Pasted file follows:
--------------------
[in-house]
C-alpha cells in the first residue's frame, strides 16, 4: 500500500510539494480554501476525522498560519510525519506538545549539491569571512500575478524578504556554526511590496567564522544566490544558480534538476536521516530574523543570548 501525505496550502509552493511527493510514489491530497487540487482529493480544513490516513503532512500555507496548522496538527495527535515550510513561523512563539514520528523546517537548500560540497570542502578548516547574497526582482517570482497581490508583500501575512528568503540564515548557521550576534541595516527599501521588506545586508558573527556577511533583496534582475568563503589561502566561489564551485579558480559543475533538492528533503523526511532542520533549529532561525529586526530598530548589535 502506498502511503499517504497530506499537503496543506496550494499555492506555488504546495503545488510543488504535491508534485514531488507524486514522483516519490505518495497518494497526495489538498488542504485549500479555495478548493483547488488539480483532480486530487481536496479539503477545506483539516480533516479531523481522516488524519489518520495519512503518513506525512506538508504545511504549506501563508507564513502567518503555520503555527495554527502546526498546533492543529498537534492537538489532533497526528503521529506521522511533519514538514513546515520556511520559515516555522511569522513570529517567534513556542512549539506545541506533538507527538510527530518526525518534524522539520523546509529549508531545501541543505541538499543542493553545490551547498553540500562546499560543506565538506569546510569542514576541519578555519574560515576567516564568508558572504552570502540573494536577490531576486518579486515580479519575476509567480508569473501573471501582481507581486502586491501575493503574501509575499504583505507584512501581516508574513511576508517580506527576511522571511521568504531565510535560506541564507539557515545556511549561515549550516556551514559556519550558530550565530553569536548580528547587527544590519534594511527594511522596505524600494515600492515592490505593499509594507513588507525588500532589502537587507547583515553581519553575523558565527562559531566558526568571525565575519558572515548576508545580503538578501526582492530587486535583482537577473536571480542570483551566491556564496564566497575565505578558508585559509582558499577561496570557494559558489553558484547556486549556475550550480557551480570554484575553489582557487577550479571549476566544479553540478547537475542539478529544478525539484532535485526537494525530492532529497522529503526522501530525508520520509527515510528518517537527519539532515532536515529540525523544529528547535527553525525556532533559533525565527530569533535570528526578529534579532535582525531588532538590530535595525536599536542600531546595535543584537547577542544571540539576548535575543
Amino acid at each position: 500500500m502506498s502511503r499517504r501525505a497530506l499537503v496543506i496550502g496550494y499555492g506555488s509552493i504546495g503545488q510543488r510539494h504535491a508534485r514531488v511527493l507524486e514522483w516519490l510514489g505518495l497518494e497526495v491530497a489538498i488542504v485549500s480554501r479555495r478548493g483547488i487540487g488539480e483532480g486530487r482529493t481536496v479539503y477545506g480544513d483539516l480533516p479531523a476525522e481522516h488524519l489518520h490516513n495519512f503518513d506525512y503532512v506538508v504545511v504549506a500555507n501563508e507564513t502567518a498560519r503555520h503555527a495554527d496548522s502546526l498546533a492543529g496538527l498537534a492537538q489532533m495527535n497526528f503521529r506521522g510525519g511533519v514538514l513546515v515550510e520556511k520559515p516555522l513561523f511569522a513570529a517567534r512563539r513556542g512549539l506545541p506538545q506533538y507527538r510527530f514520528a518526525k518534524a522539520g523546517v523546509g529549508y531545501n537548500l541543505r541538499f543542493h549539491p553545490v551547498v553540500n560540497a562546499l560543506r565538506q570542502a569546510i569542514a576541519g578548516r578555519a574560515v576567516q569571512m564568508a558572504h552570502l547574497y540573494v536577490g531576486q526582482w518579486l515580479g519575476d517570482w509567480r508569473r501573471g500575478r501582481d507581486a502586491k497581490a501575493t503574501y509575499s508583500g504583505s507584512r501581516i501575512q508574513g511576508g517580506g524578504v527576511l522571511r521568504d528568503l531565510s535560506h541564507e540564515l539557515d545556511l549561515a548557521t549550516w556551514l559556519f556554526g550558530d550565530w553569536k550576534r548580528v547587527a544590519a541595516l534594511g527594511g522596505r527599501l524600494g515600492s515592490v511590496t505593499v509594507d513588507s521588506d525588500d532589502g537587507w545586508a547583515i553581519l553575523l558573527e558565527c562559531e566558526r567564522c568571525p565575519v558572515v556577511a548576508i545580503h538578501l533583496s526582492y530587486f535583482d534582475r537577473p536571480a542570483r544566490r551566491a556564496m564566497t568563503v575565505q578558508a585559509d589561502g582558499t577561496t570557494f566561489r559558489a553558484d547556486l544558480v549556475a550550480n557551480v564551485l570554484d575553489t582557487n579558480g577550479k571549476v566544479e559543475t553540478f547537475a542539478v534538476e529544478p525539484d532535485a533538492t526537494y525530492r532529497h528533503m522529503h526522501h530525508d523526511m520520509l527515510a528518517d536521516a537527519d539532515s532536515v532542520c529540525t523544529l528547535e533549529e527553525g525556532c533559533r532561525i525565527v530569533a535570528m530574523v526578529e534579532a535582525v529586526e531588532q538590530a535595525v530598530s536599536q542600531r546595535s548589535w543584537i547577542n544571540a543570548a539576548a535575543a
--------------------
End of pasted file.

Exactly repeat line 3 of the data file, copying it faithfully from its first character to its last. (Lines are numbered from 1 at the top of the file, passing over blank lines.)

Amino acid at each position: 500500500m502506498s502511503r499517504r501525505a497530506l499537503v496543506i496550502g496550494y499555492g506555488s509552493i504546495g503545488q510543488r510539494h504535491a508534485r514531488v511527493l507524486e514522483w516519490l510514489g505518495l497518494e497526495v491530497a489538498i488542504v485549500s480554501r479555495r478548493g483547488i487540487g488539480e483532480g486530487r482529493t481536496v479539503y477545506g480544513d483539516l480533516p479531523a476525522e481522516h488524519l489518520h490516513n495519512f503518513d506525512y503532512v506538508v504545511v504549506a500555507n501563508e507564513t502567518a498560519r503555520h503555527a495554527d496548522s502546526l498546533a492543529g496538527l498537534a492537538q489532533m495527535n497526528f503521529r506521522g510525519g511533519v514538514l513546515v515550510e520556511k520559515p516555522l513561523f511569522a513570529a517567534r512563539r513556542g512549539l506545541p506538545q506533538y507527538r510527530f514520528a518526525k518534524a522539520g523546517v523546509g529549508y531545501n537548500l541543505r541538499f543542493h549539491p553545490v551547498v553540500n560540497a562546499l560543506r565538506q570542502a569546510i569542514a576541519g578548516r578555519a574560515v576567516q569571512m564568508a558572504h552570502l547574497y540573494v536577490g531576486q526582482w518579486l515580479g519575476d517570482w509567480r508569473r501573471g500575478r501582481d507581486a502586491k497581490a501575493t503574501y509575499s508583500g504583505s507584512r501581516i501575512q508574513g511576508g517580506g524578504v527576511l522571511r521568504d528568503l531565510s535560506h541564507e540564515l539557515d545556511l549561515a548557521t549550516w556551514l559556519f556554526g550558530d550565530w553569536k550576534r548580528v547587527a544590519a541595516l534594511g527594511g522596505r527599501l524600494g515600492s515592490v511590496t505593499v509594507d513588507s521588506d525588500d532589502g537587507w545586508a547583515i553581519l553575523l558573527e558565527c562559531e566558526r567564522c568571525p565575519v558572515v556577511a548576508i545580503h538578501l533583496s526582492y530587486f535583482d534582475r537577473p536571480a542570483r544566490r551566491a556564496m564566497t568563503v575565505q578558508a585559509d589561502g582558499t577561496t570557494f566561489r559558489a553558484d547556486l544558480v549556475a550550480n557551480v564551485l570554484d575553489t582557487n579558480g577550479k571549476v566544479e559543475t553540478f547537475a542539478v534538476e529544478p525539484d532535485a533538492t526537494y525530492r532529497h528533503m522529503h526522501h530525508d523526511m520520509l527515510a528518517d536521516a537527519d539532515s532536515v532542520c529540525t523544529l528547535e533549529e527553525g525556532c533559533r532561525i525565527v530569533a535570528m530574523v526578529e534579532a535582525v529586526e531588532q538590530a535595525v530598530s536599536q542600531r546595535s548589535w543584537i547577542n544571540a543570548a539576548a535575543a